Guess what, ExecuteResultSet is using the same connection object as the one getting finalized. Now, everything is making sense and of course you are going to get the memory access violation when sql ce is in middle of executing your query in native library. But, why is this connection object getting disposed?

10. find the module name from exception thread

0:000> lmv m MyApp_SqlCe*
start    end        module name
06e10000 0700c000   MyApp_SqlCe   (deferred)

11. Save the module and browse using reflector

0:000> !savemodule 06e10000 c:\temp\myappsqlce.dll
3 sections in file
section 0 – VA=2000, VASize=1f5794, FileAddr=1000, FileSize=1f6000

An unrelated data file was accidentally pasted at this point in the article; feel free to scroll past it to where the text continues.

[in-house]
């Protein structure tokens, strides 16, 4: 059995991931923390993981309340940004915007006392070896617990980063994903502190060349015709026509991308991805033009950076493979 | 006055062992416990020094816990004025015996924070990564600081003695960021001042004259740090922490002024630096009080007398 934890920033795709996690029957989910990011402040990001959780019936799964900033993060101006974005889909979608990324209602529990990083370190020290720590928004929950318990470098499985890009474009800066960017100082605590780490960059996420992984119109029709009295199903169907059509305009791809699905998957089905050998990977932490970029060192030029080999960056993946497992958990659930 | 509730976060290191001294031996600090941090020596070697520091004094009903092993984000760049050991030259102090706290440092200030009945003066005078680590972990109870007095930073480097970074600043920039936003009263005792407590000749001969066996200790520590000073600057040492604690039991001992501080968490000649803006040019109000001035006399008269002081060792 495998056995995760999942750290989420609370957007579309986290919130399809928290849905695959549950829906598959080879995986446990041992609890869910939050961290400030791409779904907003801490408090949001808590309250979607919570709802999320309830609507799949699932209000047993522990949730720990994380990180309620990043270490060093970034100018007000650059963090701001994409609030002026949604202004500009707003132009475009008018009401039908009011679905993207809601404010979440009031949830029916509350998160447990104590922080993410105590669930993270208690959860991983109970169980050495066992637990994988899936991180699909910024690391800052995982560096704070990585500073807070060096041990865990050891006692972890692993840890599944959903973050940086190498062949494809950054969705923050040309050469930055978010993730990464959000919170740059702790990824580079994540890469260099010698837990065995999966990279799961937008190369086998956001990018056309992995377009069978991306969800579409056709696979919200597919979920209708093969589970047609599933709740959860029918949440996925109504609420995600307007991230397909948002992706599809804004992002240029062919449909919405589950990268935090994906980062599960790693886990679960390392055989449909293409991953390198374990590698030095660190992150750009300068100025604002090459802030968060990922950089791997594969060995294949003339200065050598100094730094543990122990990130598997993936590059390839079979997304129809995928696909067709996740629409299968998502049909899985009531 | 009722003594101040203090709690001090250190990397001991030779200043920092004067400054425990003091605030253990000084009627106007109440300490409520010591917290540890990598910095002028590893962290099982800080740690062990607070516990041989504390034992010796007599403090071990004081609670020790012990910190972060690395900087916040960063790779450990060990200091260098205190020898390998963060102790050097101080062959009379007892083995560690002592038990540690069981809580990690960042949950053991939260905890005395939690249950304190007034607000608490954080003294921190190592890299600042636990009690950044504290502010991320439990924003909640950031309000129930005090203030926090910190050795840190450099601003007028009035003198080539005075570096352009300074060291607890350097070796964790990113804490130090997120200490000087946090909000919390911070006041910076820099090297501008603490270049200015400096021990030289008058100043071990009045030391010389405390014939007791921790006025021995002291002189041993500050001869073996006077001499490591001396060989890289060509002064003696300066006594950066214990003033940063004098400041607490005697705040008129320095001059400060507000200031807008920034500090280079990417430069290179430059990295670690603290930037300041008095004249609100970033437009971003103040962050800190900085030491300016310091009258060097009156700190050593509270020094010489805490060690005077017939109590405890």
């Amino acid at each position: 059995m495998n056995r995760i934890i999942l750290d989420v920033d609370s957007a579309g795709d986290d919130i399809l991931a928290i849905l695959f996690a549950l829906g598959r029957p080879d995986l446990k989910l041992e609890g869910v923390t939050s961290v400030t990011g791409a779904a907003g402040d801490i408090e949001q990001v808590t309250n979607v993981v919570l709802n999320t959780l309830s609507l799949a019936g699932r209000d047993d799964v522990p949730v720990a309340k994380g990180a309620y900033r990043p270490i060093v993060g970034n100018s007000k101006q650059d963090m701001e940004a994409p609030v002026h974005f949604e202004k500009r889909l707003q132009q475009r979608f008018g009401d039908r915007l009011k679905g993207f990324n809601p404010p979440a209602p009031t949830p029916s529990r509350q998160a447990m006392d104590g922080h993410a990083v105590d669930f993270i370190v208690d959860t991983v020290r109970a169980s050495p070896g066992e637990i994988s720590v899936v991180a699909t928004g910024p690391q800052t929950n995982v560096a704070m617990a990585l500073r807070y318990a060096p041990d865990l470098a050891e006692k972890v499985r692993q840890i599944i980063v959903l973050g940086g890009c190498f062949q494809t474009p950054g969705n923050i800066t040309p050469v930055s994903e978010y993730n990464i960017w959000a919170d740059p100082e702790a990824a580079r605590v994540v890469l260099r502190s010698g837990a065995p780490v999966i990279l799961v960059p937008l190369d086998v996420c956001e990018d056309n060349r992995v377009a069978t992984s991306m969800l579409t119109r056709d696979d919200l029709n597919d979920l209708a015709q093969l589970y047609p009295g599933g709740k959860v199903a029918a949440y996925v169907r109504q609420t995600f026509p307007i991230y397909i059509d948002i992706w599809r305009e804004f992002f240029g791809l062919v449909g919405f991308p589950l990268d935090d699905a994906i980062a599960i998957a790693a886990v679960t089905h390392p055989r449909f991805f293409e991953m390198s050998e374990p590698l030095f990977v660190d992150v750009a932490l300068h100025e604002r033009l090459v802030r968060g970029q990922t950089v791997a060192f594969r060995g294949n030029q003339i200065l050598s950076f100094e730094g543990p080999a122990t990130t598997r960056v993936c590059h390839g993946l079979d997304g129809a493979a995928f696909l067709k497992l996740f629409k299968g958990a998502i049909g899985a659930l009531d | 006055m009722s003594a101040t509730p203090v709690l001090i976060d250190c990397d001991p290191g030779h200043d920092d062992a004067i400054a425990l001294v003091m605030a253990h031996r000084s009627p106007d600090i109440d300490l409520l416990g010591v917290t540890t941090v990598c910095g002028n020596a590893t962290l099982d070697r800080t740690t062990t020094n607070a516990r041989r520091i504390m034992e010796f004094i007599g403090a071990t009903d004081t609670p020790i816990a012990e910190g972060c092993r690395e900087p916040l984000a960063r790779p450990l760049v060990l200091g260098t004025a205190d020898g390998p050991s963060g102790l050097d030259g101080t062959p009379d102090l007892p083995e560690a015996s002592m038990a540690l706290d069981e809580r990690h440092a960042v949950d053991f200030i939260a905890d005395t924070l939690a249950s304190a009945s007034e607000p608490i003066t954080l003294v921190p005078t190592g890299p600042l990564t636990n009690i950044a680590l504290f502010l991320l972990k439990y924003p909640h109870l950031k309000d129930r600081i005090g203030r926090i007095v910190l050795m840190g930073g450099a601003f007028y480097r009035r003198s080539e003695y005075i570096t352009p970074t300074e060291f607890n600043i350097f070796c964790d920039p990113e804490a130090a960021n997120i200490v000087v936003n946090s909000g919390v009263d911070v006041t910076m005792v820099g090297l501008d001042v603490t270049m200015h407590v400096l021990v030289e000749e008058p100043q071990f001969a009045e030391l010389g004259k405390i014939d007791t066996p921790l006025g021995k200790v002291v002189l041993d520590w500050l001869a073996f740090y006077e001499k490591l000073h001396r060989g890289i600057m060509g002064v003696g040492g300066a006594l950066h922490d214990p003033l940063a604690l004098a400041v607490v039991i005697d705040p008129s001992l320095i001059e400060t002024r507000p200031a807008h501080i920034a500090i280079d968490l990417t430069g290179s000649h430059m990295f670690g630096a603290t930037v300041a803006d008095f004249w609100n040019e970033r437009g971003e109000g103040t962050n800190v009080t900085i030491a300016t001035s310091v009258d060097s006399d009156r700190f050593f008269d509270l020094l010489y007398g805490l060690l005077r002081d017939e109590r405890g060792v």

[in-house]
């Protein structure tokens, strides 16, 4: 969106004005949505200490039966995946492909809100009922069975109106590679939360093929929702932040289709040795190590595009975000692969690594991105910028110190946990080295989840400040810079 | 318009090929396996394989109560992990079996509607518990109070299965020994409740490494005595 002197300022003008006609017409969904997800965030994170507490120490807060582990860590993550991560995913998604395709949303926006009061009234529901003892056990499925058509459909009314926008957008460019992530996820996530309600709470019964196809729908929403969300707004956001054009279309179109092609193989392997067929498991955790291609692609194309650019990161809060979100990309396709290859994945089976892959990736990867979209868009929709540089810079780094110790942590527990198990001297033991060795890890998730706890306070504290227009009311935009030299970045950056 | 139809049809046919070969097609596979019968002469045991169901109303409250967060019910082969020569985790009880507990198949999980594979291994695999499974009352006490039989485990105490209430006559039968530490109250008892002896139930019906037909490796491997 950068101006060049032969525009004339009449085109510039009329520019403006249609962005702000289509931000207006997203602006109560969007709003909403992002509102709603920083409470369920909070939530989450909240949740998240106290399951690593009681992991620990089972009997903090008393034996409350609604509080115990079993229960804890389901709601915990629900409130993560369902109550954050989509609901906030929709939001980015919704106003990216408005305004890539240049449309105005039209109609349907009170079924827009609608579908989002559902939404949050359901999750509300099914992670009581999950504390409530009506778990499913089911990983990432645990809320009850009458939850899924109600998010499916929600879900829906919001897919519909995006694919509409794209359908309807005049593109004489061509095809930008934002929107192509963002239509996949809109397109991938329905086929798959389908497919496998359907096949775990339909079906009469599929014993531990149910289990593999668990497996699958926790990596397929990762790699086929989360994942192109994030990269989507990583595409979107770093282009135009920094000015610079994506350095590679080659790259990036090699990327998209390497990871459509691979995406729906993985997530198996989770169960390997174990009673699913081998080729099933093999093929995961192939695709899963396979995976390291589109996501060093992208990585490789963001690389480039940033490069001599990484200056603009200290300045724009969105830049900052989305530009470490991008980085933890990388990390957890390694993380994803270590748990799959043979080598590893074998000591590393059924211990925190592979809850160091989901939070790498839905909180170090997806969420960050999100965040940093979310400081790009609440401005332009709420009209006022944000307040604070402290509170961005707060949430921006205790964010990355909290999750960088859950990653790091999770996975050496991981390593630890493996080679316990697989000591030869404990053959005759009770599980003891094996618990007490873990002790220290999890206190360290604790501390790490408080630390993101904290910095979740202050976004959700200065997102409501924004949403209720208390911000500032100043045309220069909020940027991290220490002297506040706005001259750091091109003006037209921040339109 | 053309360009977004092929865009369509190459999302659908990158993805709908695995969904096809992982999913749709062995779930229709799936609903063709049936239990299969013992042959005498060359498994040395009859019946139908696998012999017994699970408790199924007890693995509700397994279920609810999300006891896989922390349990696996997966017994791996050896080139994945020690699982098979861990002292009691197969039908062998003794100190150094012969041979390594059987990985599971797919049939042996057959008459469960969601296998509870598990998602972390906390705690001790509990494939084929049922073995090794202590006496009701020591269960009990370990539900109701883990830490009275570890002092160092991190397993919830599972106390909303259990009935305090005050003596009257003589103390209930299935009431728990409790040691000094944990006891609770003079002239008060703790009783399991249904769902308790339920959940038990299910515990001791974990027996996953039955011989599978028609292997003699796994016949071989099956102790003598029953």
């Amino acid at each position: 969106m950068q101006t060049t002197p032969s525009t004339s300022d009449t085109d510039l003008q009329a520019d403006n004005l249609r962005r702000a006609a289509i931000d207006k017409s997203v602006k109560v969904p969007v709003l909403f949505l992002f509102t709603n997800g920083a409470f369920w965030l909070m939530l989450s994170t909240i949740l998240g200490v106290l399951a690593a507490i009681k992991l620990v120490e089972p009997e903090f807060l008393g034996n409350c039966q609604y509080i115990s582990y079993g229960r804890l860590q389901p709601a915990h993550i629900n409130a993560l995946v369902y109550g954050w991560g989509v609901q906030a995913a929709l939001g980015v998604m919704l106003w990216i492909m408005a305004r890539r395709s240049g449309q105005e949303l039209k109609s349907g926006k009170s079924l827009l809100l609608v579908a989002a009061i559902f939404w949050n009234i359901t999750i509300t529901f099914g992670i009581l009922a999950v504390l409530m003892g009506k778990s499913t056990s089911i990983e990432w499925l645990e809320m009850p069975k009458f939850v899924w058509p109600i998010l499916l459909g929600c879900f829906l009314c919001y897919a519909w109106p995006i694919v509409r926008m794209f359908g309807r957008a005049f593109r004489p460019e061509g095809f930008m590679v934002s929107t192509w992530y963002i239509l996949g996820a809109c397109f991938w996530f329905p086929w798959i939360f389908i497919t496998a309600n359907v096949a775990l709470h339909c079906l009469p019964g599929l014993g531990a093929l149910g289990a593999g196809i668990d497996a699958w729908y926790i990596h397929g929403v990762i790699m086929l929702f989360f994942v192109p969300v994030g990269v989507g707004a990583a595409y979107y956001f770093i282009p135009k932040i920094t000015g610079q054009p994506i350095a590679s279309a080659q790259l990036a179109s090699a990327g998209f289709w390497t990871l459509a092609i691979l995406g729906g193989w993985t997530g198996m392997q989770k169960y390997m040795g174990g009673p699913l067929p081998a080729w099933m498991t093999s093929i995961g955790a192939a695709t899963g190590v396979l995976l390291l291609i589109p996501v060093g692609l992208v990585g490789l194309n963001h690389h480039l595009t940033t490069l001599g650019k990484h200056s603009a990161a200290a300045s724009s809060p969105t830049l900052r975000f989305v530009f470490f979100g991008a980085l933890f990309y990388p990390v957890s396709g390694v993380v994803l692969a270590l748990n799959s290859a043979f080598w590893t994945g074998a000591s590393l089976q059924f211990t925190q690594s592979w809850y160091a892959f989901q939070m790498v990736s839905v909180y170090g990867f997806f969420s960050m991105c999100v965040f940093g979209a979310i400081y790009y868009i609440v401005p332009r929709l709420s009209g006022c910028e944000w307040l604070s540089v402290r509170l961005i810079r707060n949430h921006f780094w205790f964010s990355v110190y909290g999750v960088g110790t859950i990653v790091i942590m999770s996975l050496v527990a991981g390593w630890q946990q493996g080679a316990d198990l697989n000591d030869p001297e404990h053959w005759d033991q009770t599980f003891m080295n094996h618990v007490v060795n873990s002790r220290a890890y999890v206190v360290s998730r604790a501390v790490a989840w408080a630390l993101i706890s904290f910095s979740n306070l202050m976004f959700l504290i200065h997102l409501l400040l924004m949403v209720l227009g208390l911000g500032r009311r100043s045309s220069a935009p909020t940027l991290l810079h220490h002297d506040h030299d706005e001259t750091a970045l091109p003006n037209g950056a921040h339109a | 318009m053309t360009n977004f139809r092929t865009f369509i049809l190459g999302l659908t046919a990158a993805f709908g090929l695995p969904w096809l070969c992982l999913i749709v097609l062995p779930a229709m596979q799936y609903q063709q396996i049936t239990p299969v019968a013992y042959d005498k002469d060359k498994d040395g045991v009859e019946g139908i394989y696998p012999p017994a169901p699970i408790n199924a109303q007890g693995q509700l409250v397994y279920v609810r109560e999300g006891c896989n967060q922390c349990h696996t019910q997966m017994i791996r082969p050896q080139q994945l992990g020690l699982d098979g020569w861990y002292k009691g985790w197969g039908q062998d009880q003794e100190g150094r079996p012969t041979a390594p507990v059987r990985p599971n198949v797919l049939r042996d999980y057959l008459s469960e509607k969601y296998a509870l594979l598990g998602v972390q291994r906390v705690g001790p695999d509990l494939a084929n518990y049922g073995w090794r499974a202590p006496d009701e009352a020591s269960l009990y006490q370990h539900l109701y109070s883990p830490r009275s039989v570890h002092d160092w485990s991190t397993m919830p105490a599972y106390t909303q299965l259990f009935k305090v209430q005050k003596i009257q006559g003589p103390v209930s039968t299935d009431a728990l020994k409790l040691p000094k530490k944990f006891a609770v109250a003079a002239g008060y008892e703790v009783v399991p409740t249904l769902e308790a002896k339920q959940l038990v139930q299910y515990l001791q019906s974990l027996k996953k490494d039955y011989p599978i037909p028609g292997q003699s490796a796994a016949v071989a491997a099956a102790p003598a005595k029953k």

section 1 – VA=1f8000, VASize=3c0, FileAddr=1f7000, FileSize=1000
section 2 – VA=1fa000, VASize=c, FileAddr=1f8000, FileSize=1000

12. The culprit

SqlCeDataReader reader = command.ExecuteReader(CommandBehavior.CloseConnection);
Basically, at some point before calling ExecuteResultSet, the above line was getting executed on the same connection object with CommandBehavior = CloseConnection. This was disposing the connection object that’s why depending on memory pressure and finalizer queue, memory access violation was thrown randomly.

You may get disposed exception or other managed exception but in this case the timing was such that connection object always ended up in getting finalized while query is getting executed in native sql ce dll.